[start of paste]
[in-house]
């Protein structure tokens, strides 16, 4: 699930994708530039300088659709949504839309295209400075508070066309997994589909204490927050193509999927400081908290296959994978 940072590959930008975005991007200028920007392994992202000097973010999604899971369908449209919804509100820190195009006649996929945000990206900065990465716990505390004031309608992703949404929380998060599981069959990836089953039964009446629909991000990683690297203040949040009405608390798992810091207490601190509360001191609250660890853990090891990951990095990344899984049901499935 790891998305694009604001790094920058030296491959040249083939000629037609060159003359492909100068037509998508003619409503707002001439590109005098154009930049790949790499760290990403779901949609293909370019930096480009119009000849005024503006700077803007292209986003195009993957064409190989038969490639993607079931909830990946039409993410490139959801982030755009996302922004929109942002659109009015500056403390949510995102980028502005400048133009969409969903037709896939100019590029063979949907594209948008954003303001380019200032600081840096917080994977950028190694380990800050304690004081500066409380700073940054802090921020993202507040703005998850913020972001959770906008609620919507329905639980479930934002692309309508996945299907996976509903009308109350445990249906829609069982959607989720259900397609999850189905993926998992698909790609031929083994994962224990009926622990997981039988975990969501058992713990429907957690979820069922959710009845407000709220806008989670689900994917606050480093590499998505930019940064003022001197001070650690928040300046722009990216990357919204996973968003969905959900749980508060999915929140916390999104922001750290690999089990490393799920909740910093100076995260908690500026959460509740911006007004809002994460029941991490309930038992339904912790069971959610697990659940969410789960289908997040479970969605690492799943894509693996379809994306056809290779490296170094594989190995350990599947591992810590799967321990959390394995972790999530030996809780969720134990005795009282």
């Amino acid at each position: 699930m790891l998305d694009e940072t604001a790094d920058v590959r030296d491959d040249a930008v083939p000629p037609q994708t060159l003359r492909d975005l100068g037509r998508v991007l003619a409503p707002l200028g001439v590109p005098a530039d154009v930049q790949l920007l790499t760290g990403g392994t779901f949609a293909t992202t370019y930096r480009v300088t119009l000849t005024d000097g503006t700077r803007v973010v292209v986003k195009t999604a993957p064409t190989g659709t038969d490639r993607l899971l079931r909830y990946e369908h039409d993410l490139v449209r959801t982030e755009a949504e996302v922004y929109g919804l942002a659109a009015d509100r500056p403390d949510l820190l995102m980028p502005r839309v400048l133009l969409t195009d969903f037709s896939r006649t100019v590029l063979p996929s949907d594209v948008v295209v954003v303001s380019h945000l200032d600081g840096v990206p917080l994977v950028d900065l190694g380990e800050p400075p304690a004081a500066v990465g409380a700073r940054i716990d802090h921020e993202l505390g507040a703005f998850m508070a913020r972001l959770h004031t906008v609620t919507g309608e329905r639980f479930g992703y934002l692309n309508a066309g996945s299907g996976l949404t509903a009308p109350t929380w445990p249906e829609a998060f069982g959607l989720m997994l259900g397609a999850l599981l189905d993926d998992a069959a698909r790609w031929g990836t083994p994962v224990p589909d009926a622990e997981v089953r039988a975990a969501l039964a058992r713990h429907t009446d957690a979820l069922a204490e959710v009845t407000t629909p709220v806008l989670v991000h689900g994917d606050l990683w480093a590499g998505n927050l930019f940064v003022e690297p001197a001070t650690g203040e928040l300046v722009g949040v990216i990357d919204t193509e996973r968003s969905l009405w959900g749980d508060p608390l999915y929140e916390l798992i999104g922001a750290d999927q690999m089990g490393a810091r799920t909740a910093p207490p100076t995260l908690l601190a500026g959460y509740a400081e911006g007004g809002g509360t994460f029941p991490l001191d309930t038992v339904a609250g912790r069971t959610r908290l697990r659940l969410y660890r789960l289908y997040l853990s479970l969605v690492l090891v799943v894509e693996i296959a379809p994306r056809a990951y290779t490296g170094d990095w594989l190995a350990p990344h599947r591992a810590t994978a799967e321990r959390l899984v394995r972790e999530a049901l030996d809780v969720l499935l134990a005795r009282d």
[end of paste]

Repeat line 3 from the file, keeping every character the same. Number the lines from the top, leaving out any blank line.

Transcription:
């Amino acid at each position: 699930m790891l998305d694009e940072t604001a790094d920058v590959r030296d491959d040249a930008v083939p000629p037609q994708t060159l003359r492909d975005l100068g037509r998508v991007l003619a409503p707002l200028g001439v590109p005098a530039d154009v930049q790949l920007l790499t760290g990403g392994t779901f949609a293909t992202t370019y930096r480009v300088t119009l000849t005024d000097g503006t700077r803007v973010v292209v986003k195009t999604a993957p064409t190989g659709t038969d490639r993607l899971l079931r909830y990946e369908h039409d993410l490139v449209r959801t982030e755009a949504e996302v922004y929109g919804l942002a659109a009015d509100r500056p403390d949510l820190l995102m980028p502005r839309v400048l133009l969409t195009d969903f037709s896939r006649t100019v590029l063979p996929s949907d594209v948008v295209v954003v303001s380019h945000l200032d600081g840096v990206p917080l994977v950028d900065l190694g380990e800050p400075p304690a004081a500066v990465g409380a700073r940054i716990d802090h921020e993202l505390g507040a703005f998850m508070a913020r972001l959770h004031t906008v609620t919507g309608e329905r639980f479930g992703y934002l692309n309508a066309g996945s299907g996976l949404t509903a009308p109350t929380w445990p249906e829609a998060f069982g959607l989720m997994l259900g397609a999850l599981l189905d993926d998992a069959a698909r790609w031929g990836t083994p994962v224990p589909d009926a622990e997981v089953r039988a975990a969501l039964a058992r713990h429907t009446d957690a979820l069922a204490e959710v009845t407000t629909p709220v806008l989670v991000h689900g994917d606050l990683w480093a590499g998505n927050l930019f940064v003022e690297p001197a001070t650690g203040e928040l300046v722009g949040v990216i990357d919204t193509e996973r968003s969905l009405w959900g749980d508060p608390l999915y929140e916390l798992i999104g922001a750290d999927q690999m089990g490393a810091r799920t909740a910093p207490p100076t995260l908690l601190a500026g959460y509740a400081e911006g007004g809002g509360t994460f029941p991490l001191d309930t038992v339904a609250g912790r069971t959610r908290l697990r659940l969410y660890r789960l289908y997040l853990s479970l969605v690492l090891v799943v894509e693996i296959a379809p994306r056809a990951y290779t490296g170094d990095w594989l190995a350990p990344h599947r591992a810590t994978a799967e321990r959390l899984v394995r972790e999530a049901l030996d809780v969720l499935l134990a005795r009282d």